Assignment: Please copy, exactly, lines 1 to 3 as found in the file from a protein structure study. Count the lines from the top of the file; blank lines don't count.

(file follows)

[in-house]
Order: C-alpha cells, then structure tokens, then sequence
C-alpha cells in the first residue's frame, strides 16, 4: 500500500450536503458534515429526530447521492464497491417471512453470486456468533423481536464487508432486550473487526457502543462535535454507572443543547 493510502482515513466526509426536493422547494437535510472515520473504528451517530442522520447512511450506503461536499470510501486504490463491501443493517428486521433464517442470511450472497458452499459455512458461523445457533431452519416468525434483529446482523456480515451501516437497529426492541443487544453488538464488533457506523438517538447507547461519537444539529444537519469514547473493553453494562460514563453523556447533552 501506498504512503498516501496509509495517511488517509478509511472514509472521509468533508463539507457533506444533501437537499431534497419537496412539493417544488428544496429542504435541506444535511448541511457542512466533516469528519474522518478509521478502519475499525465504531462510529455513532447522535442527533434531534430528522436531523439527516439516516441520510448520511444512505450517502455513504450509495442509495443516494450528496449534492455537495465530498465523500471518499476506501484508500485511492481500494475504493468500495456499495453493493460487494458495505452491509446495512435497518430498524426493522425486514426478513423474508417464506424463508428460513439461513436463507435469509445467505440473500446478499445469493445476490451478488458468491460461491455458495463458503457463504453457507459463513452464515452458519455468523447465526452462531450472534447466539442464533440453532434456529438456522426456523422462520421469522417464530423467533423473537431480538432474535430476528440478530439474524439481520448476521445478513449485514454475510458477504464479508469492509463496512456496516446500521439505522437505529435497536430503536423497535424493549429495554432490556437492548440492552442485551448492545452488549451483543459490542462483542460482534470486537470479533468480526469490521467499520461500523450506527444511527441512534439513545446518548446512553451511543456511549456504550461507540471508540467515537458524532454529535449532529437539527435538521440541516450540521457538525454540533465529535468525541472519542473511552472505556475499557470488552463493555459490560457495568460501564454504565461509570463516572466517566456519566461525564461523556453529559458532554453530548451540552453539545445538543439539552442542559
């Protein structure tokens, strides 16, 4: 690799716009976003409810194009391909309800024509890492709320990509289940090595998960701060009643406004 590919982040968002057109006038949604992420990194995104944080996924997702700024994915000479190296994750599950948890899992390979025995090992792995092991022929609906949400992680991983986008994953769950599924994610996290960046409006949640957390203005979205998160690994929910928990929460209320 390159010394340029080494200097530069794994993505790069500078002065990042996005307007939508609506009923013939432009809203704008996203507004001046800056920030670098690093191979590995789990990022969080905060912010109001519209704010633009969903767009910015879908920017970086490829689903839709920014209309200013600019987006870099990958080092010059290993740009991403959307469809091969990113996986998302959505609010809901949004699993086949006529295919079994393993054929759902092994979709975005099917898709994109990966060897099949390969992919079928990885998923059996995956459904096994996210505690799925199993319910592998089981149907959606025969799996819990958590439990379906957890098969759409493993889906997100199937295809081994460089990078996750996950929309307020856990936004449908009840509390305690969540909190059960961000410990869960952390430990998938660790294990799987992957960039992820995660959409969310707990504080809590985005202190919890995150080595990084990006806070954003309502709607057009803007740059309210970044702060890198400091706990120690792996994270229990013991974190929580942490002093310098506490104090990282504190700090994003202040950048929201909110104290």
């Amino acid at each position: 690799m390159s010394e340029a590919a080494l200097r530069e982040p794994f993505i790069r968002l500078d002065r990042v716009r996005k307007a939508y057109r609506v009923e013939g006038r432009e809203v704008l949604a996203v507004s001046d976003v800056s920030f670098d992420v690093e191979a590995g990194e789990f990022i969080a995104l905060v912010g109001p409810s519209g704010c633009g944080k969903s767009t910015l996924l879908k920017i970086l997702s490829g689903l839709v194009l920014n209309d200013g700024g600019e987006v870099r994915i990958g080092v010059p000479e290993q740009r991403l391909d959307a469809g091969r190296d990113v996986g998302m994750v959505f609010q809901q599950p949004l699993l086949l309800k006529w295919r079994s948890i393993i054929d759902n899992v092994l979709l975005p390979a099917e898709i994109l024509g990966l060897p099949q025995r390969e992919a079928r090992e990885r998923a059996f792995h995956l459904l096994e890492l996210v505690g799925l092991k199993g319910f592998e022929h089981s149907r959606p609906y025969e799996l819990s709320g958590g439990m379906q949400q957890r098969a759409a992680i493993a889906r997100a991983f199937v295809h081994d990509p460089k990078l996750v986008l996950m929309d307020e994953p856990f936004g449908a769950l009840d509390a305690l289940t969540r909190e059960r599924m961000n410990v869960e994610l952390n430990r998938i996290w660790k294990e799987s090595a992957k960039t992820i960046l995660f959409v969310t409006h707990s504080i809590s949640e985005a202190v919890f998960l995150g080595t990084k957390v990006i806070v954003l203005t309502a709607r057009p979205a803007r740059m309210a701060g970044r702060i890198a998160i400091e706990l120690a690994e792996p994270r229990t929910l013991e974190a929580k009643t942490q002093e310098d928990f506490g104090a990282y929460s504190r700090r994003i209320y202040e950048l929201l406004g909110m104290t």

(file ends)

[in-house]
Order: C-alpha cells, then structure tokens, then sequence
C-alpha cells in the first residue's frame, strides 16, 4: 500500500450536503458534515429526530447521492464497491417471512453470486456468533423481536464487508432486550473487526457502543462535535454507572443543547 493510502482515513466526509426536493422547494437535510472515520473504528451517530442522520447512511450506503461536499470510501486504490463491501443493517428486521433464517442470511450472497458452499459455512458461523445457533431452519416468525434483529446482523456480515451501516437497529426492541443487544453488538464488533457506523438517538447507547461519537444539529444537519469514547473493553453494562460514563453523556447533552 501506498504512503498516501496509509495517511488517509478509511472514509472521509468533508463539507457533506444533501437537499431534497419537496412539493417544488428544496429542504435541506444535511448541511457542512466533516469528519474522518478509521478502519475499525465504531462510529455513532447522535442527533434531534430528522436531523439527516439516516441520510448520511444512505450517502455513504450509495442509495443516494450528496449534492455537495465530498465523500471518499476506501484508500485511492481500494475504493468500495456499495453493493460487494458495505452491509446495512435497518430498524426493522425486514426478513423474508417464506424463508428460513439461513436463507435469509445467505440473500446478499445469493445476490451478488458468491460461491455458495463458503457463504453457507459463513452464515452458519455468523447465526452462531450472534447466539442464533440453532434456529438456522426456523422462520421469522417464530423467533423473537431480538432474535430476528440478530439474524439481520448476521445478513449485514454475510458477504464479508469492509463496512456496516446500521439505522437505529435497536430503536423497535424493549429495554432490556437492548440492552442485551448492545452488549451483543459490542462483542460482534470486537470479533468480526469490521467499520461500523450506527444511527441512534439513545446518548446512553451511543456511549456504550461507540471508540467515537458524532454529535449532529437539527435538521440541516450540521457538525454540533465529535468525541472519542473511552472505556475499557470488552463493555459490560457495568460501564454504565461509570463516572466517566456519566461525564461523556453529559458532554453530548451540552453539545445538543439539552442542559